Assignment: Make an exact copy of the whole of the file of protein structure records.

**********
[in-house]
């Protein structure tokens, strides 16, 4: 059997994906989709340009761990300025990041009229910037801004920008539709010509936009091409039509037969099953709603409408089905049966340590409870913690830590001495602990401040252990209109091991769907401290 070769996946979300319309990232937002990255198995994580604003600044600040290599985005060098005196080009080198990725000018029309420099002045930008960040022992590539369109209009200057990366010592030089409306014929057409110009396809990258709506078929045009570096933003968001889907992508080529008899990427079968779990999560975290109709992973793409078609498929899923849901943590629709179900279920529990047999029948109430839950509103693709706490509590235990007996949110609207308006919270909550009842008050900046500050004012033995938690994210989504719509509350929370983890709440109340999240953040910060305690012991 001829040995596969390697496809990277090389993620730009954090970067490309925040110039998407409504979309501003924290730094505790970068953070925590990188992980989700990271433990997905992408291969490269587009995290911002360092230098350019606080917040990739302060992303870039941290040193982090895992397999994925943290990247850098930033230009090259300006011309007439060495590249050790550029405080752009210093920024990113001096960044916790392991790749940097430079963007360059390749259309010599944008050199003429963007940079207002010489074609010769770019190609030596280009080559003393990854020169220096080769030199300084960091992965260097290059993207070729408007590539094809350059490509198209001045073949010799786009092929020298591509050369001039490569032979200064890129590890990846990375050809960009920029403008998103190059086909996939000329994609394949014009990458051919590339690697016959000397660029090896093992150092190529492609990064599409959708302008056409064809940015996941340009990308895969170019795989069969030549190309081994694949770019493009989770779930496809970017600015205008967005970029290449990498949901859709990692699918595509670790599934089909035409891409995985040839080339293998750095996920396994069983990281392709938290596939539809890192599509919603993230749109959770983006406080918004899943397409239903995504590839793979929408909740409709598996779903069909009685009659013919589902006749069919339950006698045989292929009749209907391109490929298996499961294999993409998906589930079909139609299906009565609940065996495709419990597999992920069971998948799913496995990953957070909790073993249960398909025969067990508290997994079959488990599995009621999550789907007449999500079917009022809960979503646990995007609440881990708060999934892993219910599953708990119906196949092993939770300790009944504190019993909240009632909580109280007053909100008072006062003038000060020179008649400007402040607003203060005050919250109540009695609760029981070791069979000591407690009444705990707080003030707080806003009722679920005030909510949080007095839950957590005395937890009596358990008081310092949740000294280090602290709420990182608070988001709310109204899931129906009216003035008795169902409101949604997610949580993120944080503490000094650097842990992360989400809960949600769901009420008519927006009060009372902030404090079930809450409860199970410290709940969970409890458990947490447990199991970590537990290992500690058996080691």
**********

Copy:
[in-house]
């Protein structure tokens, strides 16, 4: 059997994906989709340009761990300025990041009229910037801004920008539709010509936009091409039509037969099953709603409408089905049966340590409870913690830590001495602990401040252990209109091991769907401290 070769996946979300319309990232937002990255198995994580604003600044600040290599985005060098005196080009080198990725000018029309420099002045930008960040022992590539369109209009200057990366010592030089409306014929057409110009396809990258709506078929045009570096933003968001889907992508080529008899990427079968779990999560975290109709992973793409078609498929899923849901943590629709179900279920529990047999029948109430839950509103693709706490509590235990007996949110609207308006919270909550009842008050900046500050004012033995938690994210989504719509509350929370983890709440109340999240953040910060305690012991 001829040995596969390697496809990277090389993620730009954090970067490309925040110039998407409504979309501003924290730094505790970068953070925590990188992980989700990271433990997905992408291969490269587009995290911002360092230098350019606080917040990739302060992303870039941290040193982090895992397999994925943290990247850098930033230009090259300006011309007439060495590249050790550029405080752009210093920024990113001096960044916790392991790749940097430079963007360059390749259309010599944008050199003429963007940079207002010489074609010769770019190609030596280009080559003393990854020169220096080769030199300084960091992965260097290059993207070729408007590539094809350059490509198209001045073949010799786009092929020298591509050369001039490569032979200064890129590890990846990375050809960009920029403008998103190059086909996939000329994609394949014009990458051919590339690697016959000397660029090896093992150092190529492609990064599409959708302008056409064809940015996941340009990308895969170019795989069969030549190309081994694949770019493009989770779930496809970017600015205008967005970029290449990498949901859709990692699918595509670790599934089909035409891409995985040839080339293998750095996920396994069983990281392709938290596939539809890192599509919603993230749109959770983006406080918004899943397409239903995504590839793979929408909740409709598996779903069909009685009659013919589902006749069919339950006698045989292929009749209907391109490929298996499961294999993409998906589930079909139609299906009565609940065996495709419990597999992920069971998948799913496995990953957070909790073993249960398909025969067990508290997994079959488990599995009621999550789907007449999500079917009022809960979503646990995007609440881990708060999934892993219910599953708990119906196949092993939770300790009944504190019993909240009632909580109280007053909100008072006062003038000060020179008649400007402040607003203060005050919250109540009695609760029981070791069979000591407690009444705990707080003030707080806003009722679920005030909510949080007095839950957590005395937890009596358990008081310092949740000294280090602290709420990182608070988001709310109204899931129906009216003035008795169902409101949604997610949580993120944080503490000094650097842990992360989400809960949600769901009420008519927006009060009372902030404090079930809450409860199970410290709940969970409890458990947490447990199991970590537990290992500690058996080691």